“So also the end of Hindu rule and destruction of temples and monasteries by Muslims, very nearly extinguished Hindu culture. India was saved from this disaster of complete destruction by the patronage of the rulers of Vijayanagara and Mithila.” 

Teli-ka Mandir, Gwalior Fort made by Pratihara king in 9th century.

“Persecution of Chaitanya and his followers in the hands of the officers of Husain Shah must be remembered. Note that of the 24 years he remained in his mortal frame after he renounced the world, he hardly spent a year in dominion of Muslim rulers but lived for 20 years in the Hindu kingdom of Orissa.”


Invaders did not continuously rule over India for a long period.


5. Period 1526 to 1707  (Bhavan volume 7).

This part covers Mughals (Babur to Aurangzeb), Shivaji and Rajputs.


1. 1026 Mahmud Ghazni raids India. 1192 P Chauhan defeated by M Ghori.

2. 1135-382 Lal Ded, Kashmiri poetess.

3. 1411-1442 Sultan Ahmed I of Gujarat.

4. 1487 Sankaradeva, who introduced Vaishnavism in Brahmaputra Valley, born.

5. 1490 Yusuf Adil Khan, of Bijapur proclaims independence.

6. 1490-1514 Maharaja Dhanyamanika of Tripura.

7. 1501 a throne less Babur is forced to retire to Tashkent.

8. 1504 Babur crosses Hindu Kush & captures Kabul from Muqim the Arghun without any opposition. From Kabul he dreamt about the fertile plains of India.

9. 1509-1529 Krishnadevaraya, Vijayanagara emperor.

10. 1509-1553 Burhan Nizam Shah, Sultan of Ahmadnagar.

11. 1517-1526 Ibrahim Lodhi, Sultan of Delhi.

12. 1523 Birth of Gosvami Tulsidasa.


13. 1526 Babur defeats Ibrahim Lodhi in 1st Battle of Panipat.

14. 1527 Babur sets out on his first jihad against Rana Sangram Simha. Battle of Khanua in which Rajputs routed.

15. 1529 Battle of Gogra between Mughul & Bengal (defeated) armies. Babur becomes master of North India. Negates last effort of Afghans to oust Mughals.

16. 1530 Humayun ascends throne.

17. 1530-1542 Acyutdevaraya, emperor Vijayanagara.

18. 1531 Rudra Pratap founds kingdom of Bundelkhand with Orchha as capital.

Chaturbhuj Mandir, Orchha. 

19. 1533-36 Sher Shah consolidates his position in Bihar & attacks Bengal.

20. 1535 Humayan captures Chittor.

21. 1538 Humayun captures Bengal.

22. 1540 Sher Shah defeats Humayan (returns to Agra) in Battle of Ganga.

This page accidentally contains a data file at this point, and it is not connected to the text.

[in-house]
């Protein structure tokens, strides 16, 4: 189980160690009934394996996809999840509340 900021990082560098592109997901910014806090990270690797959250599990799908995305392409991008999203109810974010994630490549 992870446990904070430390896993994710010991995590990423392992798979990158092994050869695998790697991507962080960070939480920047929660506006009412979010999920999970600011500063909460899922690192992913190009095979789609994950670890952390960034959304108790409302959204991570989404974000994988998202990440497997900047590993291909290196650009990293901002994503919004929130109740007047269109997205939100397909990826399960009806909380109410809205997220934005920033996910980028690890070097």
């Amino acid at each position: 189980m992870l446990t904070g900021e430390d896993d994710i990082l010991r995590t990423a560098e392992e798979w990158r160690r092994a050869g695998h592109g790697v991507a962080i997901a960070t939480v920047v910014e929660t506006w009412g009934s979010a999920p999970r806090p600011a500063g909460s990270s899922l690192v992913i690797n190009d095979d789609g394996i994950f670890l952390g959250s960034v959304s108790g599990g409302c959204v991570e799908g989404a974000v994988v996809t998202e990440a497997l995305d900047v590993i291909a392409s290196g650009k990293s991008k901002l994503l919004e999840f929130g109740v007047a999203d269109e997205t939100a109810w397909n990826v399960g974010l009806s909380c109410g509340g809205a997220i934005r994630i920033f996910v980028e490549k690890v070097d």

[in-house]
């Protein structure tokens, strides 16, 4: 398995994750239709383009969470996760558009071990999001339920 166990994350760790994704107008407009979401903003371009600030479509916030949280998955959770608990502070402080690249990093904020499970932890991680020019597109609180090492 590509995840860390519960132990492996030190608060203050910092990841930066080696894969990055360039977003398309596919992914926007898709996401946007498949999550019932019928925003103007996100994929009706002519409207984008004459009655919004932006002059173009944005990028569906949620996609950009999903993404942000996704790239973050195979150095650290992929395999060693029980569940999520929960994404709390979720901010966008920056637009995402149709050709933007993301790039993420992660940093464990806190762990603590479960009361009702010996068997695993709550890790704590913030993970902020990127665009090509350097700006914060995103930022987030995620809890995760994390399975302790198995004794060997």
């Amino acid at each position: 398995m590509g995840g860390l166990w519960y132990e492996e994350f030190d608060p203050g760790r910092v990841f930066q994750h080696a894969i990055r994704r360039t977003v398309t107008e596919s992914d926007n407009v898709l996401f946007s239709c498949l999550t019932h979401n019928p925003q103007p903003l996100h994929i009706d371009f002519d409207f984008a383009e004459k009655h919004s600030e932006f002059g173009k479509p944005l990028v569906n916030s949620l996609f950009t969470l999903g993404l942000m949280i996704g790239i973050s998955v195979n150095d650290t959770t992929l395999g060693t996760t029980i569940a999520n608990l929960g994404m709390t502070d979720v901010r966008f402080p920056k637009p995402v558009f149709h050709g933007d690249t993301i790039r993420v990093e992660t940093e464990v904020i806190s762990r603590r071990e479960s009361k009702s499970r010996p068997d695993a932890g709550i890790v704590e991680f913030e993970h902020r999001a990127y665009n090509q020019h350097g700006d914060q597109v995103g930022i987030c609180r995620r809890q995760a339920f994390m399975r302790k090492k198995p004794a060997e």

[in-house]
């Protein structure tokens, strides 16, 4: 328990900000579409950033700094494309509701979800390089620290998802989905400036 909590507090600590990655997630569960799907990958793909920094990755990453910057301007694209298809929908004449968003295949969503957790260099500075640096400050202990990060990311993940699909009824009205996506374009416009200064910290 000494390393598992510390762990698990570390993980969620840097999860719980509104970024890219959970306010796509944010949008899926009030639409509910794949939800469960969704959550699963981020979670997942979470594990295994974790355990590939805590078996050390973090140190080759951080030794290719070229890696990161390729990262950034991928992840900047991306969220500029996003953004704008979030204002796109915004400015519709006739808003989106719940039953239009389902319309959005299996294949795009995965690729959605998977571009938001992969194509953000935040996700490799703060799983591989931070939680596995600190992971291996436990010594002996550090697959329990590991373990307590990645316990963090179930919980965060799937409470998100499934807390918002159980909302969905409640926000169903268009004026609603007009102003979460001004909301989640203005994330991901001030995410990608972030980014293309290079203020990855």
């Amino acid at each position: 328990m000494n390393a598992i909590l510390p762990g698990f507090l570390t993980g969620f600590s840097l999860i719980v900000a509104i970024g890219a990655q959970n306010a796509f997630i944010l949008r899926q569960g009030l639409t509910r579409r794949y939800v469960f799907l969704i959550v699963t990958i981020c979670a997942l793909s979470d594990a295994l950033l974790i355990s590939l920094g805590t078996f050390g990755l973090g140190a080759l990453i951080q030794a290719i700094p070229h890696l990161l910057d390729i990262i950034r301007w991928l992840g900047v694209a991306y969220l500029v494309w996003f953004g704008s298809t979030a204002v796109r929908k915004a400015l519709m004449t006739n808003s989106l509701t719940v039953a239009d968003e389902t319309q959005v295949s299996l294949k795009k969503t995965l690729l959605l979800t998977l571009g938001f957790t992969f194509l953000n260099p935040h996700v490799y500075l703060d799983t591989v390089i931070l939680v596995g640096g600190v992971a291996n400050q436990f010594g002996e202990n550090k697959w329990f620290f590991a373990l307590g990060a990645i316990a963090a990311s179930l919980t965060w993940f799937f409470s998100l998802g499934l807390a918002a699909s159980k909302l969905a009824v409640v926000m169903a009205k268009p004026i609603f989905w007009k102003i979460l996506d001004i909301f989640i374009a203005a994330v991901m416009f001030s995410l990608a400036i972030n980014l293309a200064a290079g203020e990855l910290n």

23. 1540-45 Humayan in Exile. Sought fortune in Sindh, Rajasthan, Persia.  

24. 1540-1572 Uday Singh, Rana of Mewar.

25.1544 Sher Shah captures Chitor.

26. 1545 Sher Shah wounded in siege and dies.

27. 1545 Surdas compiles his Sur-saravali.

28. 1545 Mirza H, ruler of Kashmir accepts Mughal suzerainty.

29. 1552 St Francis Xavier passes away.

30. 1555-56 Humayan’s restoration on throne of Delhi as emperor. 


31. 1556 Akbar ascends throne.

32. 1556 2nd Battle of Panipat-Himu vs. Mughal Army.

  • Hemchandra occupied Agra and Delhi before the battle. He was a Hindu.

33. 1557-1580 Adil Shah I of Bijapur.

34. 1562 Akbar & Rajput alliances.

  • The Rajput alliance aimed to win the support of militant Hinduism, it was the start of a new State-policy, the first being toleration. Pg. 113 (Ruling Hindu clans and expand Mughal rule through them covertly).

35. 1562 Akbar army restores Mughal authority in Malwa.

36. 1564 Death of Rani Durgavati at 40. She fell fighting against Akbar’s forces.

Rani Durgawati Mahal at Jabalpur.  

37. 1565 Battle of Talikota between Vijayanagara King and Sultans of Deccan.

38. 1568 Chitor falls to Akbar who orders massacre of 30,000 non-combatants. Pg. 334  

39. 1572 Maharana Pratap Singh ascends Mewar throne.

40. 1573 Surat surrenders to Akbar. Akbar introduces reforms for e.g. conversion of assignments (jagirs) into reserved lands (khalisa).

41. 1575 Mughal Army captures Tanda, capital of Daud, Bengal.

42. 1576 Battle of Haldighati. Maharana Pratap vs. Mughal Army.

43. 1576 Vijayanagar army defeats Bijapur army at Chandragiri.

44. 1578 Mughuls capture Kumbalgarh in Mewar.

45. 1578 Madhukar Shah, the Bundela Chief, submits to Mughuls.

46. 1579 Akbar enters into a friendly alliance with Nara Narayan of Coonch Behar (part of West Bengal). Also read About Nara Narayan

Maharana Pratap. 

47. 1584 Maharana Pratap recaptured many of his lost territories.

  • Through repeated war expeditions Akbar tried to capture or kill Pratap but failed. Before Pratap’s death all of Mewar except Ajmer, Chitor & Mandalgarh was in his hands. 

48. 1585 Temple of Radha Vallabh constructed at Vridnavan.

49. 1586-1600 Rajadhara, ruler of Tripura.

50. 1587 Akbar transferred Raja Man Singh to Bihar.

  • To adopt a more vigorous policy against the Afghans and in Swat (modern day Pakistan). Akbar wanted control over Kabul and Kandhar, the gateways to North India.

51. 1590 Mughuls conquer kingdom of Afghan ruler in north-Orissa.  

52. 1593 Mughuls conquer Orissa.

53. 1595 Akbar annexes Baluchistan.